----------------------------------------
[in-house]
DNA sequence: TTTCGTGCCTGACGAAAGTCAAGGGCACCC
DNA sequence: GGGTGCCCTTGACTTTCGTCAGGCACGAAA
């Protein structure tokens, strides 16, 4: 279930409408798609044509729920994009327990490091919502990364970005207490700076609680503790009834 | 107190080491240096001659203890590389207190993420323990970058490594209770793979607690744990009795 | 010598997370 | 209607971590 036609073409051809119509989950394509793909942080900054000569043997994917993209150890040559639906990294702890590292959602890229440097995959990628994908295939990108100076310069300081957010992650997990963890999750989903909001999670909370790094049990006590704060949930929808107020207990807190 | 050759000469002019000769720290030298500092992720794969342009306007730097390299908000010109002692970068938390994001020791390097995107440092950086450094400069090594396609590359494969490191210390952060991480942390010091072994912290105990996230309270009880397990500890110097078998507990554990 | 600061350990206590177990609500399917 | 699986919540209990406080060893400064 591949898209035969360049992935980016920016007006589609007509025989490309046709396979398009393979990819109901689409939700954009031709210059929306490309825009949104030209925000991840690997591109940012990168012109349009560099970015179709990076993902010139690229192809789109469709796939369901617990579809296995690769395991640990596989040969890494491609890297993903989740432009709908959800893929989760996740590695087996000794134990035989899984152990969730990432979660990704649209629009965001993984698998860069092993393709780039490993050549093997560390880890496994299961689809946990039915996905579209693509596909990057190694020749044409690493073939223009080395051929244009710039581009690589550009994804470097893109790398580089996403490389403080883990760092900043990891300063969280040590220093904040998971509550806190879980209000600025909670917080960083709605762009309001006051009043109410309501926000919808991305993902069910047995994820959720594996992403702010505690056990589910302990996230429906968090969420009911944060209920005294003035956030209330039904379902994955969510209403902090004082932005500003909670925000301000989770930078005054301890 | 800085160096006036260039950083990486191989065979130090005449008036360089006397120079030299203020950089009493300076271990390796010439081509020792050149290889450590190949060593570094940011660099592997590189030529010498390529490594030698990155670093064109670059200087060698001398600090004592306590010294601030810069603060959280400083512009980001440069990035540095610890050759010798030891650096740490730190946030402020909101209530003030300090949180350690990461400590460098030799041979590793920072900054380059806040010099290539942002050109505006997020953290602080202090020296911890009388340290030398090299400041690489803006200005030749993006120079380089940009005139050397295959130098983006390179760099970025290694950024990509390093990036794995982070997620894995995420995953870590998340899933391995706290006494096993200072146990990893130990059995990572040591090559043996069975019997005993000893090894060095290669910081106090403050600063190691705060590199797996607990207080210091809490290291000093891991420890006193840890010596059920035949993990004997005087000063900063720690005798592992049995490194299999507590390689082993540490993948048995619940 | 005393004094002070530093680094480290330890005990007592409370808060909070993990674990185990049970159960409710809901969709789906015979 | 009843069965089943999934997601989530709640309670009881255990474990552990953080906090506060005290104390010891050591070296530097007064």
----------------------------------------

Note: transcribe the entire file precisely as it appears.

[in-house]
DNA sequence: TTTCGTGCCTGACGAAAGTCAAGGGCACCC
DNA sequence: GGGTGCCCTTGACTTTCGTCAGGCACGAAA
């Protein structure tokens, strides 16, 4: 279930409408798609044509729920994009327990490091919502990364970005207490700076609680503790009834 | 107190080491240096001659203890590389207190993420323990970058490594209770793979607690744990009795 | 010598997370 | 209607971590 036609073409051809119509989950394509793909942080900054000569043997994917993209150890040559639906990294702890590292959602890229440097995959990628994908295939990108100076310069300081957010992650997990963890999750989903909001999670909370790094049990006590704060949930929808107020207990807190 | 050759000469002019000769720290030298500092992720794969342009306007730097390299908000010109002692970068938390994001020791390097995107440092950086450094400069090594396609590359494969490191210390952060991480942390010091072994912290105990996230309270009880397990500890110097078998507990554990 | 600061350990206590177990609500399917 | 699986919540209990406080060893400064 591949898209035969360049992935980016920016007006589609007509025989490309046709396979398009393979990819109901689409939700954009031709210059929306490309825009949104030209925000991840690997591109940012990168012109349009560099970015179709990076993902010139690229192809789109469709796939369901617990579809296995690769395991640990596989040969890494491609890297993903989740432009709908959800893929989760996740590695087996000794134990035989899984152990969730990432979660990704649209629009965001993984698998860069092993393709780039490993050549093997560390880890496994299961689809946990039915996905579209693509596909990057190694020749044409690493073939223009080395051929244009710039581009690589550009994804470097893109790398580089996403490389403080883990760092900043990891300063969280040590220093904040998971509550806190879980209000600025909670917080960083709605762009309001006051009043109410309501926000919808991305993902069910047995994820959720594996992403702010505690056990589910302990996230429906968090969420009911944060209920005294003035956030209330039904379902994955969510209403902090004082932005500003909670925000301000989770930078005054301890 | 800085160096006036260039950083990486191989065979130090005449008036360089006397120079030299203020950089009493300076271990390796010439081509020792050149290889450590190949060593570094940011660099592997590189030529010498390529490594030698990155670093064109670059200087060698001398600090004592306590010294601030810069603060959280400083512009980001440069990035540095610890050759010798030891650096740490730190946030402020909101209530003030300090949180350690990461400590460098030799041979590793920072900054380059806040010099290539942002050109505006997020953290602080202090020296911890009388340290030398090299400041690489803006200005030749993006120079380089940009005139050397295959130098983006390179760099970025290694950024990509390093990036794995982070997620894995995420995953870590998340899933391995706290006494096993200072146990990893130990059995990572040591090559043996069975019997005993000893090894060095290669910081106090403050600063190691705060590199797996607990207080210091809490290291000093891991420890006193840890010596059920035949993990004997005087000063900063720690005798592992049995490194299999507590390689082993540490993948048995619940 | 005393004094002070530093680094480290330890005990007592409370808060909070993990674990185990049970159960409710809901969709789906015979 | 009843069965089943999934997601989530709640309670009881255990474990552990953080906090506060005290104390010891050591070296530097007064």